Magisterium and Me.

In one his comments on my Catholic Teaching page, Ignatius / Benedict writes that

“I think you’ll be happy in the Anglican denomination where this sort of reasoning evades the Truth.”

I’m sorry to disappoint you, IB, but you will not get rid of me that easily.  I am a cradle Catholic, “gebore en gerore” (born and bred, as expressed in Afrikaans), and could no more renounce my faith than I could my language – or my orientation.

One year I accompanied my then partner to Christmas Midnight Mass in the cathedral parish of St Mary’s, Johannesburg, a place rich in sympbolism and significance at that time of anti -apartheid struggle – and came away empty.   My present partner here in the UK is also a high church Anglican, and I have frequently accompanied him to services – which again I find shallow and empty.  Only in the Catholic Mass do I find true richness.

What draws me to the Catholic Church, beyond mere habit and familiarity, is precisely that it is not just “Catholic” (i.e. institutional), but also “catholic” (literally, universal).  The Gospels are clearly inclusive, and so, in principle, is the Catholic Church – inclusive across geographic boundaries, across language and ethnicity, and across two millenia of history.

An important part of that is the Magisterium.  2000 years of scholarship and of spirituality must surely include within it much great wisdom, which must be respected and treasured.  I am particularly grateful for those giffts from which I have personally benefited: the wisdom in Ignatian spirituality, the teaching apostolate of the Dominicans and the missionary zeal of so many.   I take the value of the Magisterium very seriously indeed, as teaching authority.  I also take pride in the history of the church in its struggle against oppression, in South Africa and elsewhere.  The Catholic Church took the first steps to defy the apartheid laws and admit people to its schools without regard to ethnic background; spoke out in pastoral letters against the sheer iniquity of apartheid laws;  gave succour and support to political detainees and their families; intervened as peacemakers in vicious ethnic violence in the killing fields of Natal before the 1994 election; and worked as peace monitors and electoral educators in the build up to that historic election. I am proud to say that I myself was a part of the work of the church Peace & Justice activities at the time, which is why I am so disappointed that the Church’s insistence on siding with the oppressed does not extend to sympathy and understanding for those sexual minorities whose  oppression arises from the Church’s own actions.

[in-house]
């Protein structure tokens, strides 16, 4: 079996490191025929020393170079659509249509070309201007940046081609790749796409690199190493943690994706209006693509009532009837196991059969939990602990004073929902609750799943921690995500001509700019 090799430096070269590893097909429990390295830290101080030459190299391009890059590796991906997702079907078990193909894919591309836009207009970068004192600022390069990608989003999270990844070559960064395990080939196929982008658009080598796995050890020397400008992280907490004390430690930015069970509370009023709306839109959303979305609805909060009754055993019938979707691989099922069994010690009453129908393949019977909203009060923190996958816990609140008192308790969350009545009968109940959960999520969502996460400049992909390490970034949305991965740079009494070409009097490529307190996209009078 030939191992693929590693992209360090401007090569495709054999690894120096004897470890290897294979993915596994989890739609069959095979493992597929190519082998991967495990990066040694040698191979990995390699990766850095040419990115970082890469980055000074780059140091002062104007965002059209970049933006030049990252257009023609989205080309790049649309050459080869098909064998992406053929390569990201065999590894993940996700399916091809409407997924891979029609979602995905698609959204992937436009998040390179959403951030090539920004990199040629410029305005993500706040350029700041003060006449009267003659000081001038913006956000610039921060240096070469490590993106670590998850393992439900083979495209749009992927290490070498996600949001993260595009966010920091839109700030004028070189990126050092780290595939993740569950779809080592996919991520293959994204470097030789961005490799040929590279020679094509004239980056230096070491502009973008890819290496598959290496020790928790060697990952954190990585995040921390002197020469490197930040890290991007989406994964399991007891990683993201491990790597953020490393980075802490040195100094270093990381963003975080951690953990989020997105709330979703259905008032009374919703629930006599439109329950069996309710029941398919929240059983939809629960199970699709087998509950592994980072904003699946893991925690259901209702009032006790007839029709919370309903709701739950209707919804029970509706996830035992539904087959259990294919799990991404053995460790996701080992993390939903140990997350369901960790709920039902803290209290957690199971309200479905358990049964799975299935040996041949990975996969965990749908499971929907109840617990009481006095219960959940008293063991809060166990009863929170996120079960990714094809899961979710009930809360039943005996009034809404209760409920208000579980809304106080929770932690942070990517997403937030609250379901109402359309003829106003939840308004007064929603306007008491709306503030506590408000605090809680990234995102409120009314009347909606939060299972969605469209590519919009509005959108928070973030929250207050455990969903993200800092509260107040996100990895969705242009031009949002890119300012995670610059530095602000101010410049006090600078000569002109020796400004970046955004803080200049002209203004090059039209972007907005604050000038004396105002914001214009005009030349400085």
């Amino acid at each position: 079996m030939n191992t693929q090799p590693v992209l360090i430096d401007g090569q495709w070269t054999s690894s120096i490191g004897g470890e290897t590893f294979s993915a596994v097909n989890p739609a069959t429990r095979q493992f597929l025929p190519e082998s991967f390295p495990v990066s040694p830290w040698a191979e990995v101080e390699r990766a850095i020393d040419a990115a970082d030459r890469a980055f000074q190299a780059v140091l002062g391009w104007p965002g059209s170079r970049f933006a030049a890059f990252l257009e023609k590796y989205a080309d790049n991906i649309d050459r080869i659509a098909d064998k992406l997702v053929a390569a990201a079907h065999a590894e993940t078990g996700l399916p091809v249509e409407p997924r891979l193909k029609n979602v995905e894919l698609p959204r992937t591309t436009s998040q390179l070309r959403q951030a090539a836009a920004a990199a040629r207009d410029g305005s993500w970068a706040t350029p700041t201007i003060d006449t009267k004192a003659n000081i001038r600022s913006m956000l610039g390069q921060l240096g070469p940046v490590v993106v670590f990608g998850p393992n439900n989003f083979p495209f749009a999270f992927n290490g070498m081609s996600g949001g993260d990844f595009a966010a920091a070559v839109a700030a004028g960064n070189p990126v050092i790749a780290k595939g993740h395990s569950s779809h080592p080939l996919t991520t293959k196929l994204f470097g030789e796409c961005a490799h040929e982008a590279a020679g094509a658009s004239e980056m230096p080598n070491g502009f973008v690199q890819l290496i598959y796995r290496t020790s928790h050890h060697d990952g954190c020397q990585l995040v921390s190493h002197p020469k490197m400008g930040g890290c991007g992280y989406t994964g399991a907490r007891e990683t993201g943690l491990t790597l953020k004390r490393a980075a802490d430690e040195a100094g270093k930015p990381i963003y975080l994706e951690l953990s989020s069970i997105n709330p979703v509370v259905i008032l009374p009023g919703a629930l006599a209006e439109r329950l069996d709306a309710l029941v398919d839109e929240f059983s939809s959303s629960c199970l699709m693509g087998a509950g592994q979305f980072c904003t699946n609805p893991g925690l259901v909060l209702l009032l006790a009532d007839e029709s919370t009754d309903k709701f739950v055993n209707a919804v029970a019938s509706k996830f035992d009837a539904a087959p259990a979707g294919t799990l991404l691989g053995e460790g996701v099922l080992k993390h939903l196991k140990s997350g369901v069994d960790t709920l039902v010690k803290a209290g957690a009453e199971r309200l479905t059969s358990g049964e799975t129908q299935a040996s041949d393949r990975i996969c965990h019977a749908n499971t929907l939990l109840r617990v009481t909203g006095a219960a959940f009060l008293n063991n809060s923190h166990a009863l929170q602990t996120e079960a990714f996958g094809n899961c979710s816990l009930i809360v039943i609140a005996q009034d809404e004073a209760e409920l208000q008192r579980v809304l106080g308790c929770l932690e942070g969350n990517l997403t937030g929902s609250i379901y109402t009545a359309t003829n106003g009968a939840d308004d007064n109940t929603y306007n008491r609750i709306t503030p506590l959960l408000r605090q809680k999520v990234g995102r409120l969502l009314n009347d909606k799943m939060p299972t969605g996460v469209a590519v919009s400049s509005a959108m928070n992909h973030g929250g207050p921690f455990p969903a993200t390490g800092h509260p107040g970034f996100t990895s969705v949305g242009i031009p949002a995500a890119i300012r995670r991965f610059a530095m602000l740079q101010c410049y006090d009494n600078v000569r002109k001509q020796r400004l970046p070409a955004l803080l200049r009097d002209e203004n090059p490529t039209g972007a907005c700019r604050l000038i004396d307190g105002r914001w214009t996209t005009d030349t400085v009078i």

Furthermore,  given the antiquity of tradition, I also recognise that alongside the treasures, lies a great deal of dross.  It is undeniable that the Magisterium has frequently been plain wrong, and will doubtless be found so again.  This is why I approach the Magisterium as I do any other teaching authority – with a critical eye.  There are of course some items which we are told we must take as infallible truth:  but these are remarkably few.   The plain truth is that the Vatican likes to present itself as an undisputed authority, in certain circulmstances where it has no right  to do so at all, and to attempt to extinguish valid objection by simple diktat or censorship – also known as “creeping infallibility”.  This I resist.

Yesterday I posted a light-hearted, humourous piece suggesting how the monastic tradition, copying manuscripts from earlier copies, had distorted  a core rule of the tradition from “celebrate” to ” celibate“.  This was simple humourous fun, but carries a serious message: over 20 centuries of transmission, what is today presented as core truths of Magisterium is a highly selective, filtered view.  This is why, in evaluating the Magisterium, we need to look not only at what the Vatican tells us is the message thereof, but also at what historians can tell us of how that message has developed over the centuries.

On matters of sexuality at least, there are some serious discrepancies.

On all of this, more later.

Leave a Reply

Fill in your details below or click an icon to log in: Logo

You are commenting using your account. Log Out /  Change )

Twitter picture

You are commenting using your Twitter account. Log Out /  Change )

Facebook photo

You are commenting using your Facebook account. Log Out /  Change )

Connecting to %s

%d bloggers like this: